THE human face of what some public health officials say
threatens to be a social time bomb can be adorable, if troubling.
There's the doe-eyed two-year-old who wanders among her peers,
hands at her sides, uttering no sound.
There's the handsome 10-year-old who tests out in the mentally
gifted range, but whose emotional problems - including those
stemming from seeing his mother gunned down - keep him out of good
There's the nine-year-old, his irresistable smile beaming
beneath Coke-bottle lenses, whose years isolated in a closet cause
him to cling to people, wrapping himself around them so insistently
his friends run from him.
These children, exposed to drugs and alcohol, either physically
before birth or environmentally in the home, are not uncommon in
Anacostia, this city's most concentrated district of poverty and
A generation of these children - between 400,000 and 700,000
born per year nationally, experts estimate - coming of age with
severe mental, physical, and social problems constitutes "a social
time bomb...a predictable catastrophe," says Dr. Johanna Ferman,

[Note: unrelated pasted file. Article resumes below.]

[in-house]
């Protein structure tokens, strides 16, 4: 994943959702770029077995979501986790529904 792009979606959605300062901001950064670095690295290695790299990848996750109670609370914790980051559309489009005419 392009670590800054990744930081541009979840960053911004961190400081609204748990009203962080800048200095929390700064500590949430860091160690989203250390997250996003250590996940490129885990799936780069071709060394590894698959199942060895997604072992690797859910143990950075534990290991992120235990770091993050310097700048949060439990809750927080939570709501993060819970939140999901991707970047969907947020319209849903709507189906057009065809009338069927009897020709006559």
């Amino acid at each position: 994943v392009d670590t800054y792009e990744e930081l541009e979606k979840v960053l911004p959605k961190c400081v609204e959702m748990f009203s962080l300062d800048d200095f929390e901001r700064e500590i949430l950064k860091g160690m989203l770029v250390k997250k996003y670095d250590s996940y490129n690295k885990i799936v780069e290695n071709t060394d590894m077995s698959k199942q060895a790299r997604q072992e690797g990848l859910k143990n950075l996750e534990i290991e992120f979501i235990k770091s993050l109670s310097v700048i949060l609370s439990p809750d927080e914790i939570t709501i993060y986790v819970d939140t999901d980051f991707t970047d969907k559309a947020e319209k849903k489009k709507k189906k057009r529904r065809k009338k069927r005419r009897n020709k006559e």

chief executive officer of the D.C. Institute for Mental Health.
Healing the whole family - not just the drug-addicted parent in
isolation - is the key to preventing that catastrophe. Dr. Ferman's
brainchild, the Center for Family Health, a national demonstration
project run under the private, non-profit D.C. Institute,
implements a new family-centered philosophy in drug treatment and
prevention that has implications for the whole social services
"If you don't deal with the family, then all your ministerings
to children end up being null and void... And the family shows a
capacity for responsiveness that isn't often recognized if given
adequate support and treatment," says Ferman.
The idea is to unite the family by keeping the parent off drugs,
keeping the child in the parent's custody, and minimizing the
frustration of poverty while the parent recovers from drugs. The
earlier that help arrives in a child's life, says Ferman, the
better the chance he or she will successfully finish school and
To cut red tape, the center offers one-stop shopping for a wide
range of services. It supplies transportation, in-home services for
coping with the notorious red tape of housing and welfare programs,
and teaches such basic skills as budgeting and shopping.
The primary client is considered the child under five affected
by drugs. Many exposed to drugs in the womb are said to face a
number of medical problems. Likewise, exposure to drug abusers can
range from physical and sexual abuse to severe neglect.
The center draws on extended families that can include parents,
siblings, grandparents and other family members or foster parents
responsible for the child. …